Despite the significant unemployment brought on by the pandemic, employment in the energy sector “fully recovered” and is anticipated to remain to expand as markets and businesses accelerate their decarbonization efforts.
The International Energy Agency stated in a report that the energy sector engaged more than 65 million people in 2019, making up about 2% of all employment worldwide. Of these, 21 million worked in the fuel supply industry, 20 million in the power industry, and 24 million worked as end users in industries like energy efficiency and auto manufacturing.
The IEA reported that clean energy accounted for all of the increase in energy employment, which increased from 2019 to 2021 by almost 1.3 million people and may rise by 6% this year. By 2022, all of the factors that create energy jobs will be on the rise, but the turmoil in global markets is changing where investments go and how much of the increased economic activity goes to workers, the report said.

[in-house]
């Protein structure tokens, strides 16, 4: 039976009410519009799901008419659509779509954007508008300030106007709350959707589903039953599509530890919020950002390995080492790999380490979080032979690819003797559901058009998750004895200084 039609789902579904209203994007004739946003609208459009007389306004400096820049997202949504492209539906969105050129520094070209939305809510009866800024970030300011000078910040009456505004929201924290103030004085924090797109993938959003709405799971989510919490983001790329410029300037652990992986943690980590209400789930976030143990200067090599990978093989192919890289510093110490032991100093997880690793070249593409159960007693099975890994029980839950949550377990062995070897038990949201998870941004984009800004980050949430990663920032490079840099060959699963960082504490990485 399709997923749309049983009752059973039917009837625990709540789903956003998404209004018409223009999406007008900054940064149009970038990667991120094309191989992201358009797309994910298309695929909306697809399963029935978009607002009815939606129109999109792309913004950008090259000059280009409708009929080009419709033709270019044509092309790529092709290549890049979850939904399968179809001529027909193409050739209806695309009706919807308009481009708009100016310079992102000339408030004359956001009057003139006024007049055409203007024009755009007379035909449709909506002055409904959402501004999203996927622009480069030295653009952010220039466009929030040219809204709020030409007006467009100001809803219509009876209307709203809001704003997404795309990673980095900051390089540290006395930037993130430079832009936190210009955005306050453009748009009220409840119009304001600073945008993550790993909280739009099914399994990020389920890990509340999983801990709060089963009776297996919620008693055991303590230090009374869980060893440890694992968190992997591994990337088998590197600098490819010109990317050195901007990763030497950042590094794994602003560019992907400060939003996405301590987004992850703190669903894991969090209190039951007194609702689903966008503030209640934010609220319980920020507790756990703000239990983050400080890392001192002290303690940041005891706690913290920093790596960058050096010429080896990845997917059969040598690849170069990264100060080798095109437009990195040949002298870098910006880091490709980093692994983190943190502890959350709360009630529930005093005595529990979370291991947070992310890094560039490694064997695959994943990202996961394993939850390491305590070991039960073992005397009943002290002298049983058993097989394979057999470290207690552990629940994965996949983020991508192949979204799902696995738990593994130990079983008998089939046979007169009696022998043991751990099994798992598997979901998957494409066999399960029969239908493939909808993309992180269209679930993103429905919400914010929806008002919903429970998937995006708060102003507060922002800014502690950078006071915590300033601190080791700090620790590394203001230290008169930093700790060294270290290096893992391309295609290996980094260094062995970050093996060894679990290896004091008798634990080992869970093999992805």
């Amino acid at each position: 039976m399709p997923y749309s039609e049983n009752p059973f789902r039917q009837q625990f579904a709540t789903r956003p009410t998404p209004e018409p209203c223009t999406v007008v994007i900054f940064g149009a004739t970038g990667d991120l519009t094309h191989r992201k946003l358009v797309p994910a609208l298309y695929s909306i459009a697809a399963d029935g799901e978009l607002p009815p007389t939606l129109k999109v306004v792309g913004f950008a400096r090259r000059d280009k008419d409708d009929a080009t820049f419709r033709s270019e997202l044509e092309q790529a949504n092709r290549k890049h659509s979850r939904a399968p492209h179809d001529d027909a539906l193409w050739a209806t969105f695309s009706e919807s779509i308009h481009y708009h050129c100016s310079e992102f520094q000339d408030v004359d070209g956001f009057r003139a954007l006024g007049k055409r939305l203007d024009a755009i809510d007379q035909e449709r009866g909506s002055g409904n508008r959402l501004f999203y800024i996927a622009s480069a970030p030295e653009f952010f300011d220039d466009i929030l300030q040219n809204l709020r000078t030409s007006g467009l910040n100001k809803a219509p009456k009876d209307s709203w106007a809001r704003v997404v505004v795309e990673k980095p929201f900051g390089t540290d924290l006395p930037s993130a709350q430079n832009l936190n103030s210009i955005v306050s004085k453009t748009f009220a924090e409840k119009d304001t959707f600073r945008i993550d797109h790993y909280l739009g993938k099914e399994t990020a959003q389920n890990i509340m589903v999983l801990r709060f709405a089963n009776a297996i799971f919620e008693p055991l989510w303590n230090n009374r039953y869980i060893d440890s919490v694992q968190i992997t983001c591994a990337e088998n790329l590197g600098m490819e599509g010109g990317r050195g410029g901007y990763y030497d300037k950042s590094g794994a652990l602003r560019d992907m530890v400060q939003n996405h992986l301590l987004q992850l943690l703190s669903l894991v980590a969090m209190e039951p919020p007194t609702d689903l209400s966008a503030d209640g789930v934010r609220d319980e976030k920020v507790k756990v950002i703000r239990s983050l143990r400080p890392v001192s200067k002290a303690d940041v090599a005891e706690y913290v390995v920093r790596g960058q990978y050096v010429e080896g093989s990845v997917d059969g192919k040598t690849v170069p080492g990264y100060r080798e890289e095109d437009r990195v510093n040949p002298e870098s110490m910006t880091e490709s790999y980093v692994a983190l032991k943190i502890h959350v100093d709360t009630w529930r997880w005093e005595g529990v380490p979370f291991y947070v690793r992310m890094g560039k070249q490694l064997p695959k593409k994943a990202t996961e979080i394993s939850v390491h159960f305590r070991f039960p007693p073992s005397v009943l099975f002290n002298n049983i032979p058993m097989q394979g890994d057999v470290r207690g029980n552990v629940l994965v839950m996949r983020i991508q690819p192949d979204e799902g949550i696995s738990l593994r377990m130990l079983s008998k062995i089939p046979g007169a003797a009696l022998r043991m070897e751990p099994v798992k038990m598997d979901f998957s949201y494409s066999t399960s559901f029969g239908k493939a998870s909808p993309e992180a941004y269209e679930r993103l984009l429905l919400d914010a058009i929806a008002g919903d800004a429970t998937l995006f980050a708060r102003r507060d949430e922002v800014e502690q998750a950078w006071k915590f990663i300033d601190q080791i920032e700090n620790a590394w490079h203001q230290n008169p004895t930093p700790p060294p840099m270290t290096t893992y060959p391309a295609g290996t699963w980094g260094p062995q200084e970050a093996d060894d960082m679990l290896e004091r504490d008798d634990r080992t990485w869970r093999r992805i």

The report said that in 2021, total energy demand also increased above pre-pandemic levels due to rising manufacturing and a consequent rise in the demand for labour. The organisation noted that it won’t be until this year that employment in the fossil fuel sector reaches pre-pandemic levels.
It continued that recruiting shortages and competitive labour markets caused interruptions and project delays, particularly in wind energy, oil and gas, and retrofits for energy efficiency.
Today’s global energy crisis may cause governments and business to re-evaluate their reliance on Russia’s fossil resources and other global supply chains. This might indicate larger-than-usual swings in the energy employment market for the next few years, it warned.